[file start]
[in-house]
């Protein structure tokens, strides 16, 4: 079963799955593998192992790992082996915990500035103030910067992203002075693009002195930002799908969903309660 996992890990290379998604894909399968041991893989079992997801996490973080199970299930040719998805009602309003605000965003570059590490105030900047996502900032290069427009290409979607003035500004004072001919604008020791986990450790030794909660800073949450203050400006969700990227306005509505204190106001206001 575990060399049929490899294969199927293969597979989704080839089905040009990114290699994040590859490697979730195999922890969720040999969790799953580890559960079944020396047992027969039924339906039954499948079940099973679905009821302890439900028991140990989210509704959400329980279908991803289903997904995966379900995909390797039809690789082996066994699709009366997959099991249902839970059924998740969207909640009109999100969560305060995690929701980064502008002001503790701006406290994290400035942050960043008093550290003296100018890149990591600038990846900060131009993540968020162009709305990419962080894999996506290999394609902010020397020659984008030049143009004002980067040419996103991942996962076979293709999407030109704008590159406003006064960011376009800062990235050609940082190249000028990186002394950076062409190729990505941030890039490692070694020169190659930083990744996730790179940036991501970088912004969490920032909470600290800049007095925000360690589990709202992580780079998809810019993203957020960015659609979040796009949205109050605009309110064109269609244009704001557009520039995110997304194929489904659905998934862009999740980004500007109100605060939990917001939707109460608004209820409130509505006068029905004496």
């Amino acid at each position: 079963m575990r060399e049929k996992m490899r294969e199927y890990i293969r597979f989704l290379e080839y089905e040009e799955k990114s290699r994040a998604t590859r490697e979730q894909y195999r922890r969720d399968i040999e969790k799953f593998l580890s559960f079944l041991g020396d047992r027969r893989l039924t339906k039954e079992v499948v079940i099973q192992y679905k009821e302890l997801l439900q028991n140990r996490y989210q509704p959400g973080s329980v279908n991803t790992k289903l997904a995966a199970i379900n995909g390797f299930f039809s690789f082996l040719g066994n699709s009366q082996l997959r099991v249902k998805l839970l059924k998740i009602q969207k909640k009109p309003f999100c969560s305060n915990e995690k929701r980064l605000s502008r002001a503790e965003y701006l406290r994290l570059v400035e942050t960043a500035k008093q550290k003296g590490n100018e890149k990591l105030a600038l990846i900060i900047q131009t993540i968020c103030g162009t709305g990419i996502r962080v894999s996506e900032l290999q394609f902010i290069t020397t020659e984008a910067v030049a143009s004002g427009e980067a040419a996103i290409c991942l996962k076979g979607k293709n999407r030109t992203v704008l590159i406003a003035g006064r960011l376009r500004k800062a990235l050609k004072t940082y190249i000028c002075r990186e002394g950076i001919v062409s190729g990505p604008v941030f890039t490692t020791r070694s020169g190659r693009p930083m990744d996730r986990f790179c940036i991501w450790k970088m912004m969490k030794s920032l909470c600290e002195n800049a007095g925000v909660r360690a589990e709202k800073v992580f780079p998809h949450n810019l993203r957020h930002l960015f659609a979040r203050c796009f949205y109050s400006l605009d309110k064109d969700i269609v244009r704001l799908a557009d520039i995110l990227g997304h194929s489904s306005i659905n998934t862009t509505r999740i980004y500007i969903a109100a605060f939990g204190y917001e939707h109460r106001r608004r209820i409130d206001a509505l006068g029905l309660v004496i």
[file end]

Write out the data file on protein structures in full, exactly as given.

[in-house]
């Protein structure tokens, strides 16, 4: 079963799955593998192992790992082996915990500035103030910067992203002075693009002195930002799908969903309660 996992890990290379998604894909399968041991893989079992997801996490973080199970299930040719998805009602309003605000965003570059590490105030900047996502900032290069427009290409979607003035500004004072001919604008020791986990450790030794909660800073949450203050400006969700990227306005509505204190106001206001 575990060399049929490899294969199927293969597979989704080839089905040009990114290699994040590859490697979730195999922890969720040999969790799953580890559960079944020396047992027969039924339906039954499948079940099973679905009821302890439900028991140990989210509704959400329980279908991803289903997904995966379900995909390797039809690789082996066994699709009366997959099991249902839970059924998740969207909640009109999100969560305060995690929701980064502008002001503790701006406290994290400035942050960043008093550290003296100018890149990591600038990846900060131009993540968020162009709305990419962080894999996506290999394609902010020397020659984008030049143009004002980067040419996103991942996962076979293709999407030109704008590159406003006064960011376009800062990235050609940082190249000028990186002394950076062409190729990505941030890039490692070694020169190659930083990744996730790179940036991501970088912004969490920032909470600290800049007095925000360690589990709202992580780079998809810019993203957020960015659609979040796009949205109050605009309110064109269609244009704001557009520039995110997304194929489904659905998934862009999740980004500007109100605060939990917001939707109460608004209820409130509505006068029905004496």
């Amino acid at each position: 079963m575990r060399e049929k996992m490899r294969e199927y890990i293969r597979f989704l290379e080839y089905e040009e799955k990114s290699r994040a998604t590859r490697e979730q894909y195999r922890r969720d399968i040999e969790k799953f593998l580890s559960f079944l041991g020396d047992r027969r893989l039924t339906k039954e079992v499948v079940i099973q192992y679905k009821e302890l997801l439900q028991n140990r996490y989210q509704p959400g973080s329980v279908n991803t790992k289903l997904a995966a199970i379900n995909g390797f299930f039809s690789f082996l040719g066994n699709s009366q082996l997959r099991v249902k998805l839970l059924k998740i009602q969207k909640k009109p309003f999100c969560s305060n915990e995690k929701r980064l605000s502008r002001a503790e965003y701006l406290r994290l570059v400035e942050t960043a500035k008093q550290k003296g590490n100018e890149k990591l105030a600038l990846i900060i900047q131009t993540i968020c103030g162009t709305g990419i996502r962080v894999s996506e900032l290999q394609f902010i290069t020397t020659e984008a910067v030049a143009s004002g427009e980067a040419a996103i290409c991942l996962k076979g979607k293709n999407r030109t992203v704008l590159i406003a003035g006064r960011l376009r500004k800062a990235l050609k004072t940082y190249i000028c002075r990186e002394g950076i001919v062409s190729g990505p604008v941030f890039t490692t020791r070694s020169g190659r693009p930083m990744d996730r986990f790179c940036i991501w450790k970088m912004m969490k030794s920032l909470c600290e002195n800049a007095g925000v909660r360690a589990e709202k800073v992580f780079p998809h949450n810019l993203r957020h930002l960015f659609a979040r203050c796009f949205y109050s400006l605009d309110k064109d969700i269609v244009r704001l799908a557009d520039i995110l990227g997304h194929s489904s306005i659905n998934t862009t509505r999740i980004y500007i969903a109100a605060f939990g204190y917001e939707h109460r106001r608004r209820i409130d206001a509505l006068g029905l309660v004496i």